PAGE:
5 Common Characteristics of Colonial Style Home Architecture

Common Characteristics of Colonial-Style Homes

Many types of architecture are considered colonial style. The origins of the design hail from around the globe, and each has a distinctive flair. This style dates back to the 1600s and remains one of the most popular designs in new home construction—particularly on the East Coast of the US.

A few of the most popular types of colonial architecture include French, Dutch, Spanish, and British, the latter of which is the style most commonly constructed in the United States. Colonial homes usually have a simple, minimalist rectangular shape and other distinctive features. Keep reading to learn more about the common characteristics of colonial-style homes.

Most Colonials Have Two or Three Stories

Colonial-style structures almost always have multiple floors. The exception is Spanish colonial houses, which almost always have a single-story layout. Typically, colonial homes are two stories, and in some cases, such as luxury custom builds, they may be three stories.

These homes typically have a rectangular profile exterior with steep roofs with gables. Exteriors of colonial homes are traditionally constructed with bricks, wood, or stone, while Spanish colonial-style homes typically have stucco siding.

Bedrooms are often placed upstairs, with living spaces and kitchens conveniently located on the lowest floor. One interior feature common to this architectural style is placing a large fireplace centrally or at the end of the home.

Colonial Architecture Features Symmetrical Floor Plans & Exteriors

As mentioned earlier, colonial homes will typically have a rectangular or square symmetrical structure. Concerning the exteriors, most have a centrally placed front door with glass inserts or a frosted, decorative, or textural half top glass design. Oversized windows are usually evenly spaced on each side of the door and evenly across the home's facade.

However, there are usually few embellishments on a colonial-style home's exteriors. Instead, the architecture relies on minimalist color schemes and simple geometric lines. The steeply pitched roof will feature protruding dormer windows that increase usable space on the upper floors and attics.

The interior floor plan of a colonial-style home is also symmetrical in design. They tend to have a central hallway on all floors with rooms on either side. The formal living and dining rooms are typically in the front of the home, with a kitchen and family room in the rear. Bedrooms are usually on the second and third floors.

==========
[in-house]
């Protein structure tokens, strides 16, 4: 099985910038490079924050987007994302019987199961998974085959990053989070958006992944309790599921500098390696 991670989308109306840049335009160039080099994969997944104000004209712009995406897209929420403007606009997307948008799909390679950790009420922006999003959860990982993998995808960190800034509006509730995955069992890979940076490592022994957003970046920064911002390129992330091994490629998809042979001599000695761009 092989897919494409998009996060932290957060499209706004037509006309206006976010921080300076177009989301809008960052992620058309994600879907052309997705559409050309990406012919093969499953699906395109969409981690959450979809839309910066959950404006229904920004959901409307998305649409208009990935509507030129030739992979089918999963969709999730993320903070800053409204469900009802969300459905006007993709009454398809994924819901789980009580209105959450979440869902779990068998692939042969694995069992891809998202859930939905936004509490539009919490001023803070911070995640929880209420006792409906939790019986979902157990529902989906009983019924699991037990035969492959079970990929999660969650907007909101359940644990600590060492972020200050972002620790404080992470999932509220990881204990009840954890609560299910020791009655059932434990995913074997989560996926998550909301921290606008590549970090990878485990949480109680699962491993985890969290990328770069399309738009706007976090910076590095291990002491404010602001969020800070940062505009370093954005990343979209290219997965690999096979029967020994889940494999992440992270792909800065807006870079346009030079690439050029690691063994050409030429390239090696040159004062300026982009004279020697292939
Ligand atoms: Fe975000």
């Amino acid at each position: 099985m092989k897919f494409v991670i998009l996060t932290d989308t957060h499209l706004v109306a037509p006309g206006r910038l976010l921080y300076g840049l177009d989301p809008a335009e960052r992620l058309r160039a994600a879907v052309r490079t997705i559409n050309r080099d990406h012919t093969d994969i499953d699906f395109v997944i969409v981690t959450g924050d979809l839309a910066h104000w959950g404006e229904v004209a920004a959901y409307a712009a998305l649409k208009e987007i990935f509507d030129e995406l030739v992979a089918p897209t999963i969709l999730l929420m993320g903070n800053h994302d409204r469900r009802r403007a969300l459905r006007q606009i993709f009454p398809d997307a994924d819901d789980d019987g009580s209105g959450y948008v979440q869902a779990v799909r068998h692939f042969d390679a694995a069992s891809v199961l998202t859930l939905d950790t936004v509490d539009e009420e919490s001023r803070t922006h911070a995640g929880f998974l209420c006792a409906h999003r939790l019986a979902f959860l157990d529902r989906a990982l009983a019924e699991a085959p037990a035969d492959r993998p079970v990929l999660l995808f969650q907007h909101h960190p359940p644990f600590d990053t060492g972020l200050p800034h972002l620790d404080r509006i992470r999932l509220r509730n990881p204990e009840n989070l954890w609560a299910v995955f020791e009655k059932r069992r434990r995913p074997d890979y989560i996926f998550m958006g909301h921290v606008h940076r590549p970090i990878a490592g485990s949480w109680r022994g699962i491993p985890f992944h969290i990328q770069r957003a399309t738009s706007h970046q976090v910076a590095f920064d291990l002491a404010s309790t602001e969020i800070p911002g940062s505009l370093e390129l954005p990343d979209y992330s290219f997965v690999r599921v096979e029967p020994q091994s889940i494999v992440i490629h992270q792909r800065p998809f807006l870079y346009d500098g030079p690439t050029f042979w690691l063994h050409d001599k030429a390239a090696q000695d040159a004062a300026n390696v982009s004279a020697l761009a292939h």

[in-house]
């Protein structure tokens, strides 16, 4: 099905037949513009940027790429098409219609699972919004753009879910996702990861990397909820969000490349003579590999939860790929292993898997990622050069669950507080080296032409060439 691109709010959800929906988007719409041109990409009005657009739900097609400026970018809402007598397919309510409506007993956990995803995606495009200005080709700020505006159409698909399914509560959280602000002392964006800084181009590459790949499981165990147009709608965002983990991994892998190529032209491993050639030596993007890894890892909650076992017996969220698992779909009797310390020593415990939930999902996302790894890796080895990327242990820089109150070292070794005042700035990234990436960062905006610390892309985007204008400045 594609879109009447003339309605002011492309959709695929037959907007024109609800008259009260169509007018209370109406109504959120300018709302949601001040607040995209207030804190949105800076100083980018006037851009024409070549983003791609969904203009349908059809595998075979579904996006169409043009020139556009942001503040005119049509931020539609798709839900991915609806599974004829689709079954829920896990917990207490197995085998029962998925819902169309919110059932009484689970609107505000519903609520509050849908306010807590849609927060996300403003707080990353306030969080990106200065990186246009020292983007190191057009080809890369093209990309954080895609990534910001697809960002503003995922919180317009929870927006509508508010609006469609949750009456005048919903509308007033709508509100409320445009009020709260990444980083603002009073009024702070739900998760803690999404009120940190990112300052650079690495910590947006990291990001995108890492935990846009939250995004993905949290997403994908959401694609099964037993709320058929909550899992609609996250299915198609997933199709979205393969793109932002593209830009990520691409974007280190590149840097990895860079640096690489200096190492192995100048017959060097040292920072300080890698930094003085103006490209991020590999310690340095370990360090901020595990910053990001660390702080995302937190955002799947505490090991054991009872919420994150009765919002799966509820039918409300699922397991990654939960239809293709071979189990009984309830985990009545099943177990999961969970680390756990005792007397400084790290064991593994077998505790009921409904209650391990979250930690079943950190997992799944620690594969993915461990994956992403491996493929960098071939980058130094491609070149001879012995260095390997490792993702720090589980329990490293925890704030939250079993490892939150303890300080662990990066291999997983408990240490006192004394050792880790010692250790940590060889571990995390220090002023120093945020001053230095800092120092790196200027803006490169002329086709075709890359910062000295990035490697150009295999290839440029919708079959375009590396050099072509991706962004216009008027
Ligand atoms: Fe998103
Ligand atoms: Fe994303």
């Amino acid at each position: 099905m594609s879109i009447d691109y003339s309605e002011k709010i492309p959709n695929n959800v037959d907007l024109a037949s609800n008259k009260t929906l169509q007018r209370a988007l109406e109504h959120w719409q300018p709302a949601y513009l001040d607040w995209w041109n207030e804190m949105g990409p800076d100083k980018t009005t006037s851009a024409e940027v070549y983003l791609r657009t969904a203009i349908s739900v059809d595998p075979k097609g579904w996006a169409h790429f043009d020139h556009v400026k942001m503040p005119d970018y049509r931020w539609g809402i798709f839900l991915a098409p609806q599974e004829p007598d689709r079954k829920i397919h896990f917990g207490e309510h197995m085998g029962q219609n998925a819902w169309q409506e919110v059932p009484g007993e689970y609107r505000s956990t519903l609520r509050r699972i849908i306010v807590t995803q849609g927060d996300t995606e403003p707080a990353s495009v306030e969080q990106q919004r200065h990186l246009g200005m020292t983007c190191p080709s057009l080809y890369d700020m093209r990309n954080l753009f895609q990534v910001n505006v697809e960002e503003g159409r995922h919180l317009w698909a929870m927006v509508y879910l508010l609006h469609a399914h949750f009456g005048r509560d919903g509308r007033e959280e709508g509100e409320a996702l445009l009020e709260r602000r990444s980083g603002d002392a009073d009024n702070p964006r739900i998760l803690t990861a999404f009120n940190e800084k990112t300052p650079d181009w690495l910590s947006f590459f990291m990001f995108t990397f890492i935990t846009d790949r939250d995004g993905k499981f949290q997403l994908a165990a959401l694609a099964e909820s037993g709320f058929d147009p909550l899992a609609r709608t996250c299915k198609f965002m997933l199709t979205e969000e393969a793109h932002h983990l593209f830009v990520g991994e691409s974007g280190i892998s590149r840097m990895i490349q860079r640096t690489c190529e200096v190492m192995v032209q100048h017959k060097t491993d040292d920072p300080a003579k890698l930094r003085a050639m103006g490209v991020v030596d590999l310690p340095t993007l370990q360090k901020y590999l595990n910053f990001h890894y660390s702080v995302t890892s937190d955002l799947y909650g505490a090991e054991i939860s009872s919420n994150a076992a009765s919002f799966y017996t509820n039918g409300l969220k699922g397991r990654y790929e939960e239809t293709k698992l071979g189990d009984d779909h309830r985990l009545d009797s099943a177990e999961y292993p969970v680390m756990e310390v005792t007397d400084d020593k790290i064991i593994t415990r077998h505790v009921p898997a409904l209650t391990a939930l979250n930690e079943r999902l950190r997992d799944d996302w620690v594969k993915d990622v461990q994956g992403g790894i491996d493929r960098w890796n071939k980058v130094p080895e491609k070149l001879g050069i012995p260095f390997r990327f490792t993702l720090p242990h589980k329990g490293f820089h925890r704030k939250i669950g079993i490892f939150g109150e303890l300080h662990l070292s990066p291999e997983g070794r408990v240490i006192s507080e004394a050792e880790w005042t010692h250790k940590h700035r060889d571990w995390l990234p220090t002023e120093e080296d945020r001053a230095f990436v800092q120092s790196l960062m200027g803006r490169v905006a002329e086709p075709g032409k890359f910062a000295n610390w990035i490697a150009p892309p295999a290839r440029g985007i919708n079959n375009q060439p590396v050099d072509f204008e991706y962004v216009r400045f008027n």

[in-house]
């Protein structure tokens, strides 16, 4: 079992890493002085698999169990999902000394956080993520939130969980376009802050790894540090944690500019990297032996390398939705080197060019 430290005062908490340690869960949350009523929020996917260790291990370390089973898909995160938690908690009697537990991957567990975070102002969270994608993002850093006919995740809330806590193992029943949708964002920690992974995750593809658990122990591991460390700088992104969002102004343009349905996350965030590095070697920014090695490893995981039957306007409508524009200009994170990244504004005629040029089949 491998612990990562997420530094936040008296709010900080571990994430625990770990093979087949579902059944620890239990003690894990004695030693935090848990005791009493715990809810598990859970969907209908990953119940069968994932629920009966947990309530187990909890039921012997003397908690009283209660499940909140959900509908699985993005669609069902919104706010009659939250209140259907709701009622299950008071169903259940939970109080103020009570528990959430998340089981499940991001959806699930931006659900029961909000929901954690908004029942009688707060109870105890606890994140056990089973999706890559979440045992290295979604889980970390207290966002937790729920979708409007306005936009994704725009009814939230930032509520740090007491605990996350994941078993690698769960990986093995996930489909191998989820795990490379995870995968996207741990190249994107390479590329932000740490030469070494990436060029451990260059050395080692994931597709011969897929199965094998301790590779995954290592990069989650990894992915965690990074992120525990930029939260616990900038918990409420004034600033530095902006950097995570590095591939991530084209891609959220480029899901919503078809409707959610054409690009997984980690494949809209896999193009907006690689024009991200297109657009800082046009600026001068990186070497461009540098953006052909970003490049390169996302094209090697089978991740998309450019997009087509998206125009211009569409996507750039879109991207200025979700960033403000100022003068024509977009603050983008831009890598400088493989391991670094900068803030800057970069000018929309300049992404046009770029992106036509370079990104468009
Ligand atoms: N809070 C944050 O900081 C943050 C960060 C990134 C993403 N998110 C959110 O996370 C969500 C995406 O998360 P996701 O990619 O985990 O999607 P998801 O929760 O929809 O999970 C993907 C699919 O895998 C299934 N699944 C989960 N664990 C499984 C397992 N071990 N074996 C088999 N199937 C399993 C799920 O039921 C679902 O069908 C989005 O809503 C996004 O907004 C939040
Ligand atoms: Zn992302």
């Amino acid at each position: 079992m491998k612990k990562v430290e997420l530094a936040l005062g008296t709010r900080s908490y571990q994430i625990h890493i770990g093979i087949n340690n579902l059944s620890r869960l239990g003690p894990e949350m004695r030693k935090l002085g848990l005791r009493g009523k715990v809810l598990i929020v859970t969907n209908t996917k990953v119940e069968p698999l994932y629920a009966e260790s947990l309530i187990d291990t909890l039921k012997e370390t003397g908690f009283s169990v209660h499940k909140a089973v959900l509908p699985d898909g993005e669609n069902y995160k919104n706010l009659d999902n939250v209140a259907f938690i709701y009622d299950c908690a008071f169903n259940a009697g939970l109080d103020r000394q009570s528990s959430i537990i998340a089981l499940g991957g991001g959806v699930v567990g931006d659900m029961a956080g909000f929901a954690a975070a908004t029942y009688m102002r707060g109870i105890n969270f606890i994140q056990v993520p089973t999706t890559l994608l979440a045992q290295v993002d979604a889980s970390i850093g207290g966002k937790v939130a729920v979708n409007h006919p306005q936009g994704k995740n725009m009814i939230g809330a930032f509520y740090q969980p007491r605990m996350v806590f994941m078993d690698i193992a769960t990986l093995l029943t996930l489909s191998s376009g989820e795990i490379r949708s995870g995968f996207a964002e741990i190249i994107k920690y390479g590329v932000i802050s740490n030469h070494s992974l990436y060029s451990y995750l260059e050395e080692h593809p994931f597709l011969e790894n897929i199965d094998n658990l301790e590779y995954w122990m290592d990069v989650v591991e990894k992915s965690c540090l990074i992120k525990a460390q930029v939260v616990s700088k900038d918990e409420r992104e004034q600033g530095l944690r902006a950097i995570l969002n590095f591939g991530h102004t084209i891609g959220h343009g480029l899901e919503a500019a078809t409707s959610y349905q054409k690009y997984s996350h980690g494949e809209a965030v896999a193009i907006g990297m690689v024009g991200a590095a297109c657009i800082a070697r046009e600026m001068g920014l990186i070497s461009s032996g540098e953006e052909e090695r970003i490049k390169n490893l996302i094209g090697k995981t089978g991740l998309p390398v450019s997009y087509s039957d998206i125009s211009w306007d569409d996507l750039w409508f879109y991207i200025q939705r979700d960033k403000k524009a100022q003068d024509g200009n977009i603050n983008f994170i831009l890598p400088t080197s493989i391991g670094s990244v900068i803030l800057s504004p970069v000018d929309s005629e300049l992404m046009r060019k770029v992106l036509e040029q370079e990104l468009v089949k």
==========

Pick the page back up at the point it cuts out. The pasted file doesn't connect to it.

Steeply Pitched Roofs

Colonial Homes Have Steeply Pitched Roofs

Colonial architecture is often recognizable for having steeply pitched roofs designed to allow heavy snow loads to slide off in cold weather locations. This roof design creates an illusion, as the triangle shape is only visible from the sides. From the front, only shingles are visible from the roofing installation. This design also allows owners to choose the form of their dormer windows during custom home builds.

Gabled roofing systems can provide additional attic space and better ventilation, but they are somewhat susceptible to damage. High winds and intense storms can result in losing portions of the roof, resulting in costly repairs or replacement.

Colonial-style homes typically benefit from a hip roof in regions prone to high coastal winds or hurricanes. Hip roofs can be linked up to fit L-shaped houses.

Decorated Entryways in Colonial Home Design

The entryways of colonial homes have several stand-out features designed to catch the eye and add a bit of pizzazz to the minimalist exterior. Most have graceful classical columns and pediment adornments that form a charming 'crown,' sometimes extending to create a covered porch. A paneled door is traditionally centered to flow with the home's symmetrical geometry.

Transom windows (known as fanlight windows in Britain) are often placed above the entryway door to add charm and a bit of drama. Another way to spruce up the entryway to a colonial home is to add neatly pruned shrubs and colorful annuals and perennials. Some owners also include window boxes in the design to enhance higher floors and side windows.

Multi-Paned Windows Add Beauty & Allow Natural Light to Flow Indoors

Colonial homes also have multiple windows placed symmetrically across the home's frontal facade. The windows often have numerous small panes to create a larger window with a grid-like appearance. Typically, windows are on each side of the front door, and three of five windows cross the second floor, again intending to stay symmetrical. Commonly, the windows are double-hung and boast shutters or planter boxes as modest adornments.

Bay windows are another popular option for colonial homes, and they also work in harmony with the architectural theme of simple lines and symmetry. An abundance of windows allows colonial homes to revel in natural daylight, and they are perfect for those with stunning views surrounding them.

Multi-pane windows and bay windows aren't energy efficient by design, so consider purchasing energy-efficient windows to reduce energy use and minimize heating and cooling loss in addition to other energy-efficient home upgrades.

Fascinated With Colonial-Style Architecture?

Many people are surprised to find existing colonial-style homes, while others are more interested in having a custom home built in this style. Make the dream a reality and research all of the unique features of Colonial-style homes that make them so desirable today.

Post a Comment